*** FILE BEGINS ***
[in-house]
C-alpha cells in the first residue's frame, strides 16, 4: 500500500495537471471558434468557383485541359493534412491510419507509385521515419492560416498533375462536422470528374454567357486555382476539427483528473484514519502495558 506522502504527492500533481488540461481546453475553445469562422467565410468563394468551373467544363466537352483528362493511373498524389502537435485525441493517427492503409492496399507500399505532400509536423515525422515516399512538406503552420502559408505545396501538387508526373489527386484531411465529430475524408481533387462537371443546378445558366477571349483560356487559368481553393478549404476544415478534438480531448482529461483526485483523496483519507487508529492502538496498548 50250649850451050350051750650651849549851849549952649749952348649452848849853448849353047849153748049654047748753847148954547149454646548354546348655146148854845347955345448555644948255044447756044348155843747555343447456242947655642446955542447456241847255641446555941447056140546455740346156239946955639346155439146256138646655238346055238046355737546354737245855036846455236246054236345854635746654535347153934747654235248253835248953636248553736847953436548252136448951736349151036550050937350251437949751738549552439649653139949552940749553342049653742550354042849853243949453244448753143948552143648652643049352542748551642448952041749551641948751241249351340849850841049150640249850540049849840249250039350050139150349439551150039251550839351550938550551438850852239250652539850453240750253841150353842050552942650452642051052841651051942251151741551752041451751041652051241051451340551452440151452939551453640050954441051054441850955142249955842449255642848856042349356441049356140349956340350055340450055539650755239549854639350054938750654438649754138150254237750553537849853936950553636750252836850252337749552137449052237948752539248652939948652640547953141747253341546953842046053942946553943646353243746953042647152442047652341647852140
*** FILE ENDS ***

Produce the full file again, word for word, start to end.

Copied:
[in-house]
C-alpha cells in the first residue's frame, strides 16, 4: 500500500495537471471558434468557383485541359493534412491510419507509385521515419492560416498533375462536422470528374454567357486555382476539427483528473484514519502495558 506522502504527492500533481488540461481546453475553445469562422467565410468563394468551373467544363466537352483528362493511373498524389502537435485525441493517427492503409492496399507500399505532400509536423515525422515516399512538406503552420502559408505545396501538387508526373489527386484531411465529430475524408481533387462537371443546378445558366477571349483560356487559368481553393478549404476544415478534438480531448482529461483526485483523496483519507487508529492502538496498548 50250649850451050350051750650651849549851849549952649749952348649452848849853448849353047849153748049654047748753847148954547149454646548354546348655146148854845347955345448555644948255044447756044348155843747555343447456242947655642446955542447456241847255641446555941447056140546455740346156239946955639346155439146256138646655238346055238046355737546354737245855036846455236246054236345854635746654535347153934747654235248253835248953636248553736847953436548252136448951736349151036550050937350251437949751738549552439649653139949552940749553342049653742550354042849853243949453244448753143948552143648652643049352542748551642448952041749551641948751241249351340849850841049150640249850540049849840249250039350050139150349439551150039251550839351550938550551438850852239250652539850453240750253841150353842050552942650452642051052841651051942251151741551752041451751041652051241051451340551452440151452939551453640050954441051054441850955142249955842449255642848856042349356441049356140349956340350055340450055539650755239549854639350054938750654438649754138150254237750553537849853936950553636750252836850252337749552137449052237948752539248652939948652640547953141747253341546953842046053942946553943646353243746953042647152442047652341647852140